NAD(H) and NADP(H) have traditionally been viewed as co-factors (or co-enzymes) involved in a myriad of oxidation-reduction reactions including the electron transport in the mitochondria. However, NAD pathway metabolites have many other important functions, including roles in signaling pathways, post-translational modifications, epigenetic changes, and regulation of RNA stability and function via NAD-capping of RNA. Non-oxidative reactions ultimately lead to the net catabolism of these nucleotides, indicating that NAD metabolism is an extremely dynamic process. In fact, recent studies have clearly demonstrated that NAD has a half-life in the order of minutes in some tissues. Several evolving concepts on the metabolism, transport, and roles of these NAD pathway metabolites in disease states such as cancer, neurodegeneration, and aging have emerged in just the last few years. In this perspective, we discuss key recent discoveries and changing concepts in NAD metabolism and biology that are reshaping the field. In addition, we will pose some open questions in NAD biology, including why NAD metabolism is so fast and dynamic in some tissues, how NAD and its precursors are transported to cells and organelles, and how NAD metabolism is integrated with inflammation and senescence. Resolving these questions will lead to significant advancements in the field.
    Keywords:  NAD pathway metabolites; NAD(+); aging; disease; humans; mitochondria; transport; vitamin B3
  8. J Cell Sci. 2021 Apr 01. pii: jcs226084. [Epub ahead of print]134(7):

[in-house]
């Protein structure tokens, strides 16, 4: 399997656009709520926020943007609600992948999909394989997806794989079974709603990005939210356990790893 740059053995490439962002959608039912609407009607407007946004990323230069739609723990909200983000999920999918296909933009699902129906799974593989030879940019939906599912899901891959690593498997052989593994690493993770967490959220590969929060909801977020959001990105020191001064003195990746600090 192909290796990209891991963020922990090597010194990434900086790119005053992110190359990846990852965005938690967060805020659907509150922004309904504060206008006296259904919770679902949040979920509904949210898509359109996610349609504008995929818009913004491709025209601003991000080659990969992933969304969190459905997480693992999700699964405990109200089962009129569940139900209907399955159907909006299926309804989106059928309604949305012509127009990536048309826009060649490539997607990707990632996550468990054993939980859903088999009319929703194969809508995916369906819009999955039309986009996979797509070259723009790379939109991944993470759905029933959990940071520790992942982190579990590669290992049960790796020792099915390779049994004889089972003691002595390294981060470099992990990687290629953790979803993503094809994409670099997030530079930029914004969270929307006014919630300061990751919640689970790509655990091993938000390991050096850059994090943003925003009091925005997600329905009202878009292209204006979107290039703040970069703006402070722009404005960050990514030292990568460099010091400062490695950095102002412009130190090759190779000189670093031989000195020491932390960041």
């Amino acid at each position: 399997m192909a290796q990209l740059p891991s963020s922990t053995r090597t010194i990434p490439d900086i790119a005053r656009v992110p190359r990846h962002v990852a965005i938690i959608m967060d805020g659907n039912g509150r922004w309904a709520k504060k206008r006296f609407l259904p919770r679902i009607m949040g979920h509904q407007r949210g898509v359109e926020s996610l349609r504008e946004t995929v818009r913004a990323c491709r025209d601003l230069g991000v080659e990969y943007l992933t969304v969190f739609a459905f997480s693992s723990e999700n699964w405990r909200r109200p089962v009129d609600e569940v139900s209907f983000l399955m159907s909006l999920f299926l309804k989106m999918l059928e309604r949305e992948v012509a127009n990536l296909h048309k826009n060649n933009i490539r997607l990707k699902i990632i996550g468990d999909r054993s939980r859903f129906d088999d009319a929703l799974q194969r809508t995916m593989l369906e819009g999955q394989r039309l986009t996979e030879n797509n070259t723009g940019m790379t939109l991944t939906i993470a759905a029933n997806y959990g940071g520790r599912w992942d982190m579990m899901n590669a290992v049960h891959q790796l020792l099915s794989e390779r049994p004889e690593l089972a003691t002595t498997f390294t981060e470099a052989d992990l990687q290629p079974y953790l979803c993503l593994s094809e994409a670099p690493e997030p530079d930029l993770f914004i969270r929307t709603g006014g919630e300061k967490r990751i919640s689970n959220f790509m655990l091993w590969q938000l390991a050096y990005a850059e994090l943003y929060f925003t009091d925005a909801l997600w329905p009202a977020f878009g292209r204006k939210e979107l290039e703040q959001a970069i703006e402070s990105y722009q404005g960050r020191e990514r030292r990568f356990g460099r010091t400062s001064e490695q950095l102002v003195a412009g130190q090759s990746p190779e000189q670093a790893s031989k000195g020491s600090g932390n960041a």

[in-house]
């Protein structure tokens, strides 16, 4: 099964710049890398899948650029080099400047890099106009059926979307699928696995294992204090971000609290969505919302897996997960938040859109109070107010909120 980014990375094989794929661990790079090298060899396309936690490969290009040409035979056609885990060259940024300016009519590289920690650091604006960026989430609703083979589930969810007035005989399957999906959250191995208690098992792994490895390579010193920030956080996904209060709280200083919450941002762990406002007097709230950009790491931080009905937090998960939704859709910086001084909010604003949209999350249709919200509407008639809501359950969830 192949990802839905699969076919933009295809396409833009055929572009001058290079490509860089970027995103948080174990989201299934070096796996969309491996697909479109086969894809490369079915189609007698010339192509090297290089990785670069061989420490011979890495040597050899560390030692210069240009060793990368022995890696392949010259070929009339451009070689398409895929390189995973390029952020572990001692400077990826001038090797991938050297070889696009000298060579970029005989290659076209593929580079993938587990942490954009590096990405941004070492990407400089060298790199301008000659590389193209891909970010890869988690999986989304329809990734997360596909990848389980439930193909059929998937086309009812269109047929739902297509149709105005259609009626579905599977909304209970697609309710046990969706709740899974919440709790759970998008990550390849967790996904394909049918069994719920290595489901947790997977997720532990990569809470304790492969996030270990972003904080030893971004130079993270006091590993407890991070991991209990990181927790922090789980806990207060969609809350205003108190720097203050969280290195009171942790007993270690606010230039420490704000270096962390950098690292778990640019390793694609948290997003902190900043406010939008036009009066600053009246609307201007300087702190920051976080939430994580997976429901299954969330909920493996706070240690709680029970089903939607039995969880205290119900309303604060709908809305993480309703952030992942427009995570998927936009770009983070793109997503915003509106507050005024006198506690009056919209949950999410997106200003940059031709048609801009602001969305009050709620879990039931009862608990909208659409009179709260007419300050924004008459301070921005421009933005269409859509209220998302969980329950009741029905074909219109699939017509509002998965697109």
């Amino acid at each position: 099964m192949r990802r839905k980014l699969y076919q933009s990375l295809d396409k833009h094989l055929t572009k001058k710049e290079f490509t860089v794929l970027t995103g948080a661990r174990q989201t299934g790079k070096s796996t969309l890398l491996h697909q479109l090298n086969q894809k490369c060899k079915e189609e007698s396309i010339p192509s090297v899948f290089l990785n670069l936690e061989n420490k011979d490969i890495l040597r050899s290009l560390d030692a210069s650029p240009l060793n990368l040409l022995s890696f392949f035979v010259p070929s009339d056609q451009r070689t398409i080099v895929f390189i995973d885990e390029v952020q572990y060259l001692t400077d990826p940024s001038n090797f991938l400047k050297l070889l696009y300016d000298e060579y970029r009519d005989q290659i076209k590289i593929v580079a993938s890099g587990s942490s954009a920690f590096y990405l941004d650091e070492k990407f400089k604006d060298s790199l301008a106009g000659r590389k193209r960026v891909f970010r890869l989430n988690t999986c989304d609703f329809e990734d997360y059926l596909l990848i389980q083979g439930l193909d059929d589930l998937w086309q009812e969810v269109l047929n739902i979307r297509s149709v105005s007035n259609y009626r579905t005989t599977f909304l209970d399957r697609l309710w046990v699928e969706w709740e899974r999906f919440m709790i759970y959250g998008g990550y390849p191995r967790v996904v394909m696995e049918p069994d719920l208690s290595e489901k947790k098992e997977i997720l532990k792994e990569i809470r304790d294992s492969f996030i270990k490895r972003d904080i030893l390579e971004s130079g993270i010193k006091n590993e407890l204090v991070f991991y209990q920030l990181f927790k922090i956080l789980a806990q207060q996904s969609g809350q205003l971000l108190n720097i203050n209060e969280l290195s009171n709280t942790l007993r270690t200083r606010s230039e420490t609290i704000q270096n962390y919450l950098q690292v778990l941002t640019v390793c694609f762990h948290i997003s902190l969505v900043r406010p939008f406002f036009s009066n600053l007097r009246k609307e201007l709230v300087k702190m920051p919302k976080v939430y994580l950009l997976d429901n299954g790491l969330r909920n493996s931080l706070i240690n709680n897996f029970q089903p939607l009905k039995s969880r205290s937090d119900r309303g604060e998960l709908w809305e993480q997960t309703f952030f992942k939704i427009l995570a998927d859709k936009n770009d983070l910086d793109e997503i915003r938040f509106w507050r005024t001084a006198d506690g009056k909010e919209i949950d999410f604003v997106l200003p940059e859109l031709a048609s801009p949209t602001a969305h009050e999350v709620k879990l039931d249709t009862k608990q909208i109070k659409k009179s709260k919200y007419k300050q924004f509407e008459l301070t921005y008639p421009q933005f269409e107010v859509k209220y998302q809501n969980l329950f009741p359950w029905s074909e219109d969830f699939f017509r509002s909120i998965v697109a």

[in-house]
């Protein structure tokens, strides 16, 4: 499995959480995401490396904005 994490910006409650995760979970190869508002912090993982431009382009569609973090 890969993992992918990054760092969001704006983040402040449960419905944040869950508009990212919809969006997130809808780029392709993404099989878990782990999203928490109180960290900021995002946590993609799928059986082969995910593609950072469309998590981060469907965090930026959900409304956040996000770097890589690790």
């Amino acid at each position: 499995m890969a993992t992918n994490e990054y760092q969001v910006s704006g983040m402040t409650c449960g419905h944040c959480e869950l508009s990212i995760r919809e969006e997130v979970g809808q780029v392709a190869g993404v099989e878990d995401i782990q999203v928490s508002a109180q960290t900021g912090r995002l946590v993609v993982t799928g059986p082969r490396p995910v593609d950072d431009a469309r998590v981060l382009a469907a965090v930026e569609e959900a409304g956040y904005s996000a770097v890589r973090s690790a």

Mitochondria are multifunctional organelles that not only produce energy for the cell, but are also important for cell signalling, apoptosis and many biosynthetic pathways. In most cell types, they form highly dynamic networks that are constantly remodelled through fission and fusion events, repositioned by motor-dependent transport and degraded when they become dysfunctional. Motor proteins and their tracks are key regulators of mitochondrial homeostasis, and in this Review, we discuss the diverse functions of the three classes of motor proteins associated with mitochondria - the actin-based myosins, as well as the microtubule-based kinesins and dynein. In addition, Miro and TRAK proteins act as adaptors that link kinesin-1 and dynein, as well as myosin of class XIX (MYO19), to mitochondria and coordinate microtubule- and actin-based motor activities. Here, we highlight the roles of motor proteins and motor-linked track dynamics in the transporting and docking of mitochondria, and emphasize their adaptations in specialized cells. Finally, we discuss how motor-cargo complexes mediate changes in mitochondrial morphology through fission and fusion, and how they modulate the turnover of damaged organelles via quality control pathways, such as mitophagy. Understanding the importance of motor proteins for mitochondrial homeostasis will help to elucidate the molecular basis of a number of human diseases.
    Keywords:  Actin; Dynein; Kinesin; Microtubules; Mitochondria; Myosin
  9. Trends Cancer. 2021 Apr 22. pii: S2405-8033(21)00081-9. [Epub ahead of print]
      The mitochondrial electron transport chain (ETC) has been an attractive target for cancer therapy due to its essentiality for tumor growth. Krall et al. found that under ETC dysfunction, a decrease in asparagine limits cancer cell proliferation and activates the integrated stress response, creating a therapeutically exploitable metabolic vulnerability.
  10. Cancers (Basel). 2021 Apr 22. pii: 2020. [Epub ahead of print]13(9):